Rafael Boban

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Rafael Boban
Rafael Boban.JPG
Birth name Rafael Boban
Born (1907-12-22)22 December 1907
Sovići, Grude, Austria-Hungary
Died Unknown
Allegiance Kingdom of Yugoslavia Yugoslavia (–1932)
Ustaše symbol.svg Ustaše (1932–1945)
 Independent State of Croatia (1941–1945)
Service/branch Ustaše Militia
Croatian Armed Forces
Rank General (Croatian Armed Forces)
Colonel (Ustaše Militia)
Commands held Black Legion
Battles/wars Velebit uprising
World War II in Yugoslavia

Rafael Boban (born 22 December 1907) was a Croatian military commander who served in the Ustaše Militia and Croatian Armed Forces during World War II. Having participated in the Velebit uprising in 1932, he joined the Royal Italian Army and returned to Croatia following the Axis invasion of Yugoslavia in April 1941. He fought with the Ustaše until the end of the war, when he is reported to have evaded the Yugoslav Partisans and reached the Austrian town of Bleiburg. Nothing is known of what happened to him afterwards, and it was rumoured that he was either killed in Podravina in 1945, died fighting with the Crusaders in Herzegovina in 1947 or emigrated to the United States via Argentina, joined the United States Army and fought Communist forces in the Korean War. In 1951, he was named the Croatian Minister of Defence in-exile by Ustaše leader Ante Pavelić.

Early life[edit]

Rafael Boban was born on 22 December 1907 in the village of Sovići, near the town of Grude in what was then Austria-Hungary.[1] He was a Bosnian Croat[2] and belonged to the Roman Catholic faith.[3] He served as an officer in the Royal Yugoslav Army prior to joining Ustaše units based in Italy in the summer of 1932. In September 1932, he returned to Croatia and participated in the Ustaše-led Velebit uprising against Yugoslav rule. Afterwards, he travelled to Italian-controlled Zadar to request Italian citizenship and protection. In May 1934, Ustaše leader Ante Pavelić promoted Boban to the rank of sergeant in the Ustaše and he became a member of Pavelić's inner circle. The following year, Boban became a deputy commander of a Royal Italian Army company based in Lipari before being transferred to Calabria. At the beginning of December 1937, Italian authorities arrested him and other members of the Ustaše on suspicion that they were planning to assassinate Yugoslav Prime Minister Milan Stojadinović. They were all quickly released.[1]

World War II[edit]

With the creation of the Independent State of Croatia (Croatian: Nezavisna Država Hrvatska, NDH) in April 1941, Boban returned to Croatia and joined the Ustaše Militia. He was promoted to the rank of captain in November[1] and later became commander of the Black Legion alongside Jure Francetić. Boban assumed full command of the legion following Francetić's capture and execution by the Yugoslav Partisans in December 1942.[4] Ustaše propaganda declared him Francetić's natural successor.[5] The legion operated in various parts of the NDH under his command.[4]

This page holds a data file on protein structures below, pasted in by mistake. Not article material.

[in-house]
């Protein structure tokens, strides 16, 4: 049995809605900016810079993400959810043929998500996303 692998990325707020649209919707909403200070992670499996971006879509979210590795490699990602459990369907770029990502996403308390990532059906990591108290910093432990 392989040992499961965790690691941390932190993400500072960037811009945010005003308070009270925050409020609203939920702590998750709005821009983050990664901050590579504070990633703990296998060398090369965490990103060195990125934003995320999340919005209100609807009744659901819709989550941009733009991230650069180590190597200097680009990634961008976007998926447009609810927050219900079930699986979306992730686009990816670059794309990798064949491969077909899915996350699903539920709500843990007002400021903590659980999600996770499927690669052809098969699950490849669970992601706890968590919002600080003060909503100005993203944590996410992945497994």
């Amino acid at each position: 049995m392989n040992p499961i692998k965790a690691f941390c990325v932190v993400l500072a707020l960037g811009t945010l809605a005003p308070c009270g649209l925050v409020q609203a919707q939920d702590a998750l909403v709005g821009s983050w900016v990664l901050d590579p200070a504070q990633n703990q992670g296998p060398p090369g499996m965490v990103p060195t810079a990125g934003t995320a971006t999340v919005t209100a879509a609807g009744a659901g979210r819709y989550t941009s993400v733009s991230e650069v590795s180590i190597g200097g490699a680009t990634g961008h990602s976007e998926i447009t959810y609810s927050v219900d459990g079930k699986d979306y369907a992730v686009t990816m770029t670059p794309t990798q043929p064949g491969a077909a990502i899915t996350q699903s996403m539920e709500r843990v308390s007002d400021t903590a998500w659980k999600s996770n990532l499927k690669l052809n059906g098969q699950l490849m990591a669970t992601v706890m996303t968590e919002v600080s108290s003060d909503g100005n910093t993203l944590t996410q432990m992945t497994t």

Boban was promoted to the rank of general in December 1944 and became the head of the Podravina-based Fifth Ustaše Active Brigade of the Croatian Armed Forces that month.[6] That autumn, he was responsible for guarding the imprisoned politicians Mladen Lorković and Ante Vokić in the town of Koprivnica. He held the rank of colonel within the Ustaše Militia by April 1945. In May, he withdrew with the Ustaše towards Austria and is reported to have successfully reached the town of Bleiburg,[1] alongside Pavelić and Vjekoslav Luburić.[7]

Many theories exist about what actually happened to him. One theory states that he was killed in Podravina in 1945, while another states that he either died fighting with the Crusaders in Herzegovina in 1947 or that he emigrated to the United States via Argentina, joined the United States Army and fought Communist forces in the Korean War.[1]

Legacy[edit]

In 1951, Boban was named the Croatian Minister of Defence in-exile by Pavelić.[1] During the Bosnian War, a brigade of the Croatian Defence Council (HVO) was named after him.[8] The Roman Catholic church in the Herzegovinian village of Šćenica Bobani is decorated with his pictures.[9]

Notes[edit]

  1. ^ a b c d e f Dizdar et al. 1997, p. 42.
  2. ^ Tomasevich 2001, pp. 378–379.
  3. ^ Pinson 1996, p. 142.
  4. ^ a b Tomasevich 2001, p. 422.
  5. ^ Yeomans 2011, p. 202.
  6. ^ See:
  7. ^ Dorril 2002, p. 336.
  8. ^ Žanić 2007, p. 489.
  9. ^ Sells 1998, p. 106.

References[edit]